The word translated as "whatsoever" is from the Greek article, "the," which usually proceeds a noun but it separated from its "noun" be the word translated as "for".

The verb "is" appears at the end of the sentence and seems to be translated as "cometh." It doesn't appear here at all.

The Greek word translated as "more" means "beyond the regular number of size", "out of the common", "extraordinary" "more than sufficient", and "superfluous." Since it is preceded by an article, it acts like a noun, so "the superfluous" or, more simpley, "the excess" works in English.

The Greek word translated as "than these" is the word that means "these" in a form that can be used as a comparative.

There is no verb "cometh" here. The verb at the end of the sentence is "is". However, because of the following word meaning "from" makes "come" fit, even if it is pretty inaccurate.

The Greek word translated as "of" primarily means "out of" and "from." It indicates moving from a source or location.

The Greek word translated as "evil" is closer in meaning to "worthless." This Greek word is discussed extensively on this page. It is introduced with an article so, "the worthless". As in English, this would describe a class of people as well as of actions.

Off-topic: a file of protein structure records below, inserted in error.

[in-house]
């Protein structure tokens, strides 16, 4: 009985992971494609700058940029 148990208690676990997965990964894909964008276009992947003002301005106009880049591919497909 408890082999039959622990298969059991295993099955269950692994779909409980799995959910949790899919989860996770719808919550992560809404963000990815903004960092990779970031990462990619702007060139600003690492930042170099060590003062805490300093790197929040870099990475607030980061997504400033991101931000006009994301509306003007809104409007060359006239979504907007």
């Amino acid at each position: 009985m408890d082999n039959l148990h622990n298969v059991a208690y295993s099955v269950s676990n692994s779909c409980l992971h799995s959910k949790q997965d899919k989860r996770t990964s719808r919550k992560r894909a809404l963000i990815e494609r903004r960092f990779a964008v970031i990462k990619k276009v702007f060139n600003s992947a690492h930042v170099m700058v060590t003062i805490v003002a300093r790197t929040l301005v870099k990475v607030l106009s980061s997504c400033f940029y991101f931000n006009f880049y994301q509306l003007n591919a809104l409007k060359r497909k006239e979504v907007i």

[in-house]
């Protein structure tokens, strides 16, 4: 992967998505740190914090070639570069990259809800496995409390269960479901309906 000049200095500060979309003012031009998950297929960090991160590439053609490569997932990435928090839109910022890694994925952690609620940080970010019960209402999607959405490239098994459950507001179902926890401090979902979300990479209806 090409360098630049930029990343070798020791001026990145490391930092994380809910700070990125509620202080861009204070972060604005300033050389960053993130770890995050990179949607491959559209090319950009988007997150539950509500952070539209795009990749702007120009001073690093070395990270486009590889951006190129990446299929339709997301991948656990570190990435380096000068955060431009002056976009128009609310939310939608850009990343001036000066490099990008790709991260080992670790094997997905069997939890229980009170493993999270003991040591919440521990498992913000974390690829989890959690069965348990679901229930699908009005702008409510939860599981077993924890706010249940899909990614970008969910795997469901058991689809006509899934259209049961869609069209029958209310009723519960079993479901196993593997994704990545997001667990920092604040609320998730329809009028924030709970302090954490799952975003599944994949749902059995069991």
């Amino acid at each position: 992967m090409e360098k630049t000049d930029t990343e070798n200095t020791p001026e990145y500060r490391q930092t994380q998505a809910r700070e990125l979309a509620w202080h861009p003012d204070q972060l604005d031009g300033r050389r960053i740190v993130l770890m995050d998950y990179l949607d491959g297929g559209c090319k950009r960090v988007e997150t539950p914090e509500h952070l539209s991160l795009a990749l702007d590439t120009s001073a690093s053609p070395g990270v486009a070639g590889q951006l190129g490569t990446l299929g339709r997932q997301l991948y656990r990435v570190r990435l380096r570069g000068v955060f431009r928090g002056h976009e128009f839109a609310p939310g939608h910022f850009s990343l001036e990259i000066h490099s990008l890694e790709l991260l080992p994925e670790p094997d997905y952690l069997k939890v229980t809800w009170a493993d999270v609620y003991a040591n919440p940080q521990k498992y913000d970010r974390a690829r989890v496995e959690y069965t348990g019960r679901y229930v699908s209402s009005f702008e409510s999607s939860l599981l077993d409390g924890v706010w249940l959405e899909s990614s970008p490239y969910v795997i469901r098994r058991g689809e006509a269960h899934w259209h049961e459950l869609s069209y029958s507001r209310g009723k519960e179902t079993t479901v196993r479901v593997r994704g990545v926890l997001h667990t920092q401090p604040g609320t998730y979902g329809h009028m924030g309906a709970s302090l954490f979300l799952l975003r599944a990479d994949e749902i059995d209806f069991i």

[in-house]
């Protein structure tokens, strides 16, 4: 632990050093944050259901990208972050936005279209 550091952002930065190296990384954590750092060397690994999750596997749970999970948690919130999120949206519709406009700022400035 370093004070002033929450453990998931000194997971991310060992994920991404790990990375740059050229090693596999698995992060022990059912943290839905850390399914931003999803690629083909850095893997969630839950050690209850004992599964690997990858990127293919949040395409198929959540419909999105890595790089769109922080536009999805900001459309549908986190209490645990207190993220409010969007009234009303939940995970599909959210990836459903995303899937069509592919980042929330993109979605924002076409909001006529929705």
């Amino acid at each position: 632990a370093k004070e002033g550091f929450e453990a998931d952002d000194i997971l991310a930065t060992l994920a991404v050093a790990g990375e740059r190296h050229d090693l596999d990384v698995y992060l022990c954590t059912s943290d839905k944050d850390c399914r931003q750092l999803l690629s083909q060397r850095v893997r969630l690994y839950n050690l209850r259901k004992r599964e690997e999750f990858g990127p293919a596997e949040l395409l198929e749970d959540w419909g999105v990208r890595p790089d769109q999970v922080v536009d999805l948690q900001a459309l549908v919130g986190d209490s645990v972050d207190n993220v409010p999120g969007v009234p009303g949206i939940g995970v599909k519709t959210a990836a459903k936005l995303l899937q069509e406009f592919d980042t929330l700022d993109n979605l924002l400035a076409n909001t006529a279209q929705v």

One interpretation of this line is that making excessive statement signals dishonestly. Like a salesperson that uses the word "honestly" most often when he isn't telling the truth, the offering of an oath to support our words is in itself evidence of our own doubts. This line is also a warning to us about our need to suspect deception from others. Words are just words. When people swear, it doesn't prove anything about their honesty. As a matter of fact, it should make us suspect their honesty.

Wordplay: 

The duplication of "yes" and "no" to create the sense of "truly yes" and "really no." this is similar to the double "amen" phrase used throughout John. 

The word translated as "let...be" also means "stand up for yourselves". 

The Spoken Version: 

“Stand up for yourselves!” He continued. “It must be—that thinking of yours—Yes!” He said nodding his head enthusiastically. “Or really no!” He added shaking his head just as enthusiastically. “Because more than this is from—.” Using one hand to hide an accusing finger pointed at the Dedicated, he said, “The worthless!”

Vocabulary: 

ἔστω (3rd sg pres imperat act) "Let... be" could be from eimi, which means "to be", "to exist", "to be the case," and "is possible." OR (verb 2nd sg aor ind mid) "Let...be" could from histemi, which means "to make to stand", "to stand", "to set up", "to bring to a standstill", "to check", "to appoint", "to establish", "to fix by agreement", "to be placed", "to be set", "to stand still", "to stand firm", "to set upright", "to erected", "to arise," and "to place."